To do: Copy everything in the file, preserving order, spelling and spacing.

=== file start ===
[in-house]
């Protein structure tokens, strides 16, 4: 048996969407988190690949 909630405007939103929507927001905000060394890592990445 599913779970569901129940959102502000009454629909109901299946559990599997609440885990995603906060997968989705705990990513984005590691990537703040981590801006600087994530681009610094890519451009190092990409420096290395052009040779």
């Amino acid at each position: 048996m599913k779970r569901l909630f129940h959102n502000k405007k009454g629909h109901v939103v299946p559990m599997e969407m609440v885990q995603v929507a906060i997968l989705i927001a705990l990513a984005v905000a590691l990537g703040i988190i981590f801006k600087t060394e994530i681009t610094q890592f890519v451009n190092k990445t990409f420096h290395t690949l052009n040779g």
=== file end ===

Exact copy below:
[in-house]
């Protein structure tokens, strides 16, 4: 048996969407988190690949 909630405007939103929507927001905000060394890592990445 599913779970569901129940959102502000009454629909109901299946559990599997609440885990995603906060997968989705705990990513984005590691990537703040981590801006600087994530681009610094890519451009190092990409420096290395052009040779």
């Amino acid at each position: 048996m599913k779970r569901l909630f129940h959102n502000k405007k009454g629909h109901v939103v299946p559990m599997e969407m609440v885990q995603v929507a906060i997968l989705i927001a705990l990513a984005v905000a590691l990537g703040i988190i981590f801006k600087t060394e994530i681009t610094q890592f890519v451009n190092k990445t990409f420096h290395t690949l052009n040779g």